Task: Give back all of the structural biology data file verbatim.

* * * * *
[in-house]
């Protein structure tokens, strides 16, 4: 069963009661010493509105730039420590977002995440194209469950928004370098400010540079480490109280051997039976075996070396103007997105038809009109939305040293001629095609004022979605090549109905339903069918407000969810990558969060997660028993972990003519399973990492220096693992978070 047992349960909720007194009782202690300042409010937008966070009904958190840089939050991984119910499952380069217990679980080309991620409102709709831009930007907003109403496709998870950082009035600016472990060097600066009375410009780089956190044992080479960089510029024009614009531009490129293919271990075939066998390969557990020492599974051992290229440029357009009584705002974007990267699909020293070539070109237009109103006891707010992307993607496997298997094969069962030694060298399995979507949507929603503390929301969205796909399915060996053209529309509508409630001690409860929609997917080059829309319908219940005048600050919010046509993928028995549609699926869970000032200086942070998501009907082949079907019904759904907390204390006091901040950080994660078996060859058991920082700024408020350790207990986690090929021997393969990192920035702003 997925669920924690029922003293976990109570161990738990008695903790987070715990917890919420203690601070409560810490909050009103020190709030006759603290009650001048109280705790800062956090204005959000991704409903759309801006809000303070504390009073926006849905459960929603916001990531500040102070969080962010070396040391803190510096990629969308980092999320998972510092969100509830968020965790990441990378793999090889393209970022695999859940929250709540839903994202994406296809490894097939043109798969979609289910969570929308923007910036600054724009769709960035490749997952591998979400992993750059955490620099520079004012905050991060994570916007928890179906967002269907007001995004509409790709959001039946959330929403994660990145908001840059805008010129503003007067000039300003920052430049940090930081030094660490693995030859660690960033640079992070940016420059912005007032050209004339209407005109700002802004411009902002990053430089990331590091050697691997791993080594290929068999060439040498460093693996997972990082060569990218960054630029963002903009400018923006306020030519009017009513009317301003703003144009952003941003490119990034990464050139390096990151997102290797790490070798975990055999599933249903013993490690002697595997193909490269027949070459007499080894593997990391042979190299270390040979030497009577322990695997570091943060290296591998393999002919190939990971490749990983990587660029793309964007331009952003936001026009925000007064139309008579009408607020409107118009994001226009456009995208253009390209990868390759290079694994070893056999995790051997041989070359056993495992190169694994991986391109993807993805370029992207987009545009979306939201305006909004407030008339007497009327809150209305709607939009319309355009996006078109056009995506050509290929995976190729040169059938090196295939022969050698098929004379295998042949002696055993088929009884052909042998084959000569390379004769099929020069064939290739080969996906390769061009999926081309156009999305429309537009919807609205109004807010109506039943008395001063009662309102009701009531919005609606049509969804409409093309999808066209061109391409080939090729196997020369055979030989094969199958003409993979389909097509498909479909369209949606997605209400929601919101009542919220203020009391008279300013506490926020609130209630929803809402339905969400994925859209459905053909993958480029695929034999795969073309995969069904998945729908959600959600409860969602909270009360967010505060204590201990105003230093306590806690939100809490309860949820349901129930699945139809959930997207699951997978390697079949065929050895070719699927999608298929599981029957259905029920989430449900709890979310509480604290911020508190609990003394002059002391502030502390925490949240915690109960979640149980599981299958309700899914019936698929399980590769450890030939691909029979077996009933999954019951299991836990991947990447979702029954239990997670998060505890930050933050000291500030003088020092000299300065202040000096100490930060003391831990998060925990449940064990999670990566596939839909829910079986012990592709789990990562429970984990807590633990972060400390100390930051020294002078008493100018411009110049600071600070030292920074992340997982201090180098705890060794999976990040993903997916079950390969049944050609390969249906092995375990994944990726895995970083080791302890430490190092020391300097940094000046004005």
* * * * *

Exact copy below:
[in-house]
């Protein structure tokens, strides 16, 4: 069963009661010493509105730039420590977002995440194209469950928004370098400010540079480490109280051997039976075996070396103007997105038809009109939305040293001629095609004022979605090549109905339903069918407000969810990558969060997660028993972990003519399973990492220096693992978070 047992349960909720007194009782202690300042409010937008966070009904958190840089939050991984119910499952380069217990679980080309991620409102709709831009930007907003109403496709998870950082009035600016472990060097600066009375410009780089956190044992080479960089510029024009614009531009490129293919271990075939066998390969557990020492599974051992290229440029357009009584705002974007990267699909020293070539070109237009109103006891707010992307993607496997298997094969069962030694060298399995979507949507929603503390929301969205796909399915060996053209529309509508409630001690409860929609997917080059829309319908219940005048600050919010046509993928028995549609699926869970000032200086942070998501009907082949079907019904759904907390204390006091901040950080994660078996060859058991920082700024408020350790207990986690090929021997393969990192920035702003 997925669920924690029922003293976990109570161990738990008695903790987070715990917890919420203690601070409560810490909050009103020190709030006759603290009650001048109280705790800062956090204005959000991704409903759309801006809000303070504390009073926006849905459960929603916001990531500040102070969080962010070396040391803190510096990629969308980092999320998972510092969100509830968020965790990441990378793999090889393209970022695999859940929250709540839903994202994406296809490894097939043109798969979609289910969570929308923007910036600054724009769709960035490749997952591998979400992993750059955490620099520079004012905050991060994570916007928890179906967002269907007001995004509409790709959001039946959330929403994660990145908001840059805008010129503003007067000039300003920052430049940090930081030094660490693995030859660690960033640079992070940016420059912005007032050209004339209407005109700002802004411009902002990053430089990331590091050697691997791993080594290929068999060439040498460093693996997972990082060569990218960054630029963002903009400018923006306020030519009017009513009317301003703003144009952003941003490119990034990464050139390096990151997102290797790490070798975990055999599933249903013993490690002697595997193909490269027949070459007499080894593997990391042979190299270390040979030497009577322990695997570091943060290296591998393999002919190939990971490749990983990587660029793309964007331009952003936001026009925000007064139309008579009408607020409107118009994001226009456009995208253009390209990868390759290079694994070893056999995790051997041989070359056993495992190169694994991986391109993807993805370029992207987009545009979306939201305006909004407030008339007497009327809150209305709607939009319309355009996006078109056009995506050509290929995976190729040169059938090196295939022969050698098929004379295998042949002696055993088929009884052909042998084959000569390379004769099929020069064939290739080969996906390769061009999926081309156009999305429309537009919807609205109004807010109506039943008395001063009662309102009701009531919005609606049509969804409409093309999808066209061109391409080939090729196997020369055979030989094969199958003409993979389909097509498909479909369209949606997605209400929601919101009542919220203020009391008279300013506490926020609130209630929803809402339905969400994925859209459905053909993958480029695929034999795969073309995969069904998945729908959600959600409860969602909270009360967010505060204590201990105003230093306590806690939100809490309860949820349901129930699945139809959930997207699951997978390697079949065929050895070719699927999608298929599981029957259905029920989430449900709890979310509480604290911020508190609990003394002059002391502030502390925490949240915690109960979640149980599981299958309700899914019936698929399980590769450890030939691909029979077996009933999954019951299991836990991947990447979702029954239990997670998060505890930050933050000291500030003088020092000299300065202040000096100490930060003391831990998060925990449940064990999670990566596939839909829910079986012990592709789990990562429970984990807590633990972060400390100390930051020294002078008493100018411009110049600071600070030292920074992340997982201090180098705890060794999976990040993903997916079950390969049944050609390969249906092995375990994944990726895995970083080791302890430490190092020391300097940094000046004005």